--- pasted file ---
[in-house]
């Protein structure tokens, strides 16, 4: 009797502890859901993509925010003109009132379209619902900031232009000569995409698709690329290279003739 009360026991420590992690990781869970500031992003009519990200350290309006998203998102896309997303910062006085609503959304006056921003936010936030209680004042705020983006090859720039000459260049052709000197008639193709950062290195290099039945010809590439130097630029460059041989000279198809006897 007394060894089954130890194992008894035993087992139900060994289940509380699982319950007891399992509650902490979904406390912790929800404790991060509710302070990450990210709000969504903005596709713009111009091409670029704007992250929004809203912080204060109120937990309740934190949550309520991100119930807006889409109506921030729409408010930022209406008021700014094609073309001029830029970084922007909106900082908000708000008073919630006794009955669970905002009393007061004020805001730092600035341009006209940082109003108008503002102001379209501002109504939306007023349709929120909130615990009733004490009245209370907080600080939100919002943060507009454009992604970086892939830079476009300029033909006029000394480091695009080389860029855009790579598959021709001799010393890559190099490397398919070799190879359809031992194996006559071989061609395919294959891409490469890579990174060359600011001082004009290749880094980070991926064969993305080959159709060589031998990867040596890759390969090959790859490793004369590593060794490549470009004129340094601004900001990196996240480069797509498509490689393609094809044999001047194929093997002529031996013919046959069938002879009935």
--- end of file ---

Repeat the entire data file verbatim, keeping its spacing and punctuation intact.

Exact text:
[in-house]
């Protein structure tokens, strides 16, 4: 009797502890859901993509925010003109009132379209619902900031232009000569995409698709690329290279003739 009360026991420590992690990781869970500031992003009519990200350290309006998203998102896309997303910062006085609503959304006056921003936010936030209680004042705020983006090859720039000459260049052709000197008639193709950062290195290099039945010809590439130097630029460059041989000279198809006897 007394060894089954130890194992008894035993087992139900060994289940509380699982319950007891399992509650902490979904406390912790929800404790991060509710302070990450990210709000969504903005596709713009111009091409670029704007992250929004809203912080204060109120937990309740934190949550309520991100119930807006889409109506921030729409408010930022209406008021700014094609073309001029830029970084922007909106900082908000708000008073919630006794009955669970905002009393007061004020805001730092600035341009006209940082109003108008503002102001379209501002109504939306007023349709929120909130615990009733004490009245209370907080600080939100919002943060507009454009992604970086892939830079476009300029033909006029000394480091695009080389860029855009790579598959021709001799010393890559190099490397398919070799190879359809031992194996006559071989061609395919294959891409490469890579990174060359600011001082004009290749880094980070991926064969993305080959159709060589031998990867040596890759390969090959790859490793004369590593060794490549470009004129340094601004900001990196996240480069797509498509490689393609094809044999001047194929093997002529031996013919046959069938002879009935």